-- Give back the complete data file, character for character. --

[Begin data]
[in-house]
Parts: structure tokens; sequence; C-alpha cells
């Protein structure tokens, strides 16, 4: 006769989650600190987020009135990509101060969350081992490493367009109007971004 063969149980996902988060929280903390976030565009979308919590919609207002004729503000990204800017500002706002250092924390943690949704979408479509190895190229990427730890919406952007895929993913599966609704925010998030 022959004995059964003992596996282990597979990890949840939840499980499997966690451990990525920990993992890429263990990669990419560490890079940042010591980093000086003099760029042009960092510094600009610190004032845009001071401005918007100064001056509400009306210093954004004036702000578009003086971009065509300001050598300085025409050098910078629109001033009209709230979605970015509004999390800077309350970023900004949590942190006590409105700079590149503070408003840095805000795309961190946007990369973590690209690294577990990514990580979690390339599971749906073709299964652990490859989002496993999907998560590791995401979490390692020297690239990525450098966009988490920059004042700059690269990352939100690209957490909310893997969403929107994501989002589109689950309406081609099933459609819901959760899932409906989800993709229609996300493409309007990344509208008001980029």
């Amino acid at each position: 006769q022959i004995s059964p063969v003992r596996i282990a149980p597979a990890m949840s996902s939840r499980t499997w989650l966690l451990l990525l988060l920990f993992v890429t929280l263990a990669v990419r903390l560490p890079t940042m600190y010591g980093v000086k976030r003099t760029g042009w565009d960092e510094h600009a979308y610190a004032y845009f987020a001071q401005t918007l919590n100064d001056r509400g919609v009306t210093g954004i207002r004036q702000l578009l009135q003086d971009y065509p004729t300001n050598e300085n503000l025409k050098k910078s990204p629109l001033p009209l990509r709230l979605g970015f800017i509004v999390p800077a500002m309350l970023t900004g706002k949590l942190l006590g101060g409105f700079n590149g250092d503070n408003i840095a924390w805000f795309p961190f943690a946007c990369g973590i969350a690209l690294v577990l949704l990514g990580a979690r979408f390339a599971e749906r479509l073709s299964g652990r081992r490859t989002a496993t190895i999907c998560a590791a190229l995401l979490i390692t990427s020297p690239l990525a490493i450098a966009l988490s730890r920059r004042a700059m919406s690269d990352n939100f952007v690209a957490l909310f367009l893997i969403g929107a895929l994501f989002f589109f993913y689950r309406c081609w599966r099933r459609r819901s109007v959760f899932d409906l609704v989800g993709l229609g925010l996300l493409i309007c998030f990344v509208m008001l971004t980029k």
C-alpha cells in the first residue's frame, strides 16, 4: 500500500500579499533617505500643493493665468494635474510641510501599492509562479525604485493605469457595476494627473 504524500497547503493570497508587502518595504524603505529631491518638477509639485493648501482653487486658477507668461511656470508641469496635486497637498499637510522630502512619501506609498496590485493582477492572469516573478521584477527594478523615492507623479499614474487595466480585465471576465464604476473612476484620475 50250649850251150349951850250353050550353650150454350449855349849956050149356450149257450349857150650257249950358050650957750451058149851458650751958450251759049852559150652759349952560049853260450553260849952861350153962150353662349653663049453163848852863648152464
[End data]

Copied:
[in-house]
Parts: structure tokens; sequence; C-alpha cells
């Protein structure tokens, strides 16, 4: 006769989650600190987020009135990509101060969350081992490493367009109007971004 063969149980996902988060929280903390976030565009979308919590919609207002004729503000990204800017500002706002250092924390943690949704979408479509190895190229990427730890919406952007895929993913599966609704925010998030 022959004995059964003992596996282990597979990890949840939840499980499997966690451990990525920990993992890429263990990669990419560490890079940042010591980093000086003099760029042009960092510094600009610190004032845009001071401005918007100064001056509400009306210093954004004036702000578009003086971009065509300001050598300085025409050098910078629109001033009209709230979605970015509004999390800077309350970023900004949590942190006590409105700079590149503070408003840095805000795309961190946007990369973590690209690294577990990514990580979690390339599971749906073709299964652990490859989002496993999907998560590791995401979490390692020297690239990525450098966009988490920059004042700059690269990352939100690209957490909310893997969403929107994501989002589109689950309406081609099933459609819901959760899932409906989800993709229609996300493409309007990344509208008001980029």
């Amino acid at each position: 006769q022959i004995s059964p063969v003992r596996i282990a149980p597979a990890m949840s996902s939840r499980t499997w989650l966690l451990l990525l988060l920990f993992v890429t929280l263990a990669v990419r903390l560490p890079t940042m600190y010591g980093v000086k976030r003099t760029g042009w565009d960092e510094h600009a979308y610190a004032y845009f987020a001071q401005t918007l919590n100064d001056r509400g919609v009306t210093g954004i207002r004036q702000l578009l009135q003086d971009y065509p004729t300001n050598e300085n503000l025409k050098k910078s990204p629109l001033p009209l990509r709230l979605g970015f800017i509004v999390p800077a500002m309350l970023t900004g706002k949590l942190l006590g101060g409105f700079n590149g250092d503070n408003i840095a924390w805000f795309p961190f943690a946007c990369g973590i969350a690209l690294v577990l949704l990514g990580a979690r979408f390339a599971e749906r479509l073709s299964g652990r081992r490859t989002a496993t190895i999907c998560a590791a190229l995401l979490i390692t990427s020297p690239l990525a490493i450098a966009l988490s730890r920059r004042a700059m919406s690269d990352n939100f952007v690209a957490l909310f367009l893997i969403g929107a895929l994501f989002f589109f993913y689950r309406c081609w599966r099933r459609r819901s109007v959760f899932d409906l609704v989800g993709l229609g925010l996300l493409i309007c998030f990344v509208m008001l971004t980029k």
C-alpha cells in the first residue's frame, strides 16, 4: 500500500500579499533617505500643493493665468494635474510641510501599492509562479525604485493605469457595476494627473 504524500497547503493570497508587502518595504524603505529631491518638477509639485493648501482653487486658477507668461511656470508641469496635486497637498499637510522630502512619501506609498496590485493582477492572469516573478521584477527594478523615492507623479499614474487595466480585465471576465464604476473612476484620475 50250649850251150349951850250353050550353650150454350449855349849956050149356450149257450349857150650257249950358050650957750451058149851458650751958450251759049852559150652759349952560049853260450553260849952861350153962150353662349653663049453163848852863648152464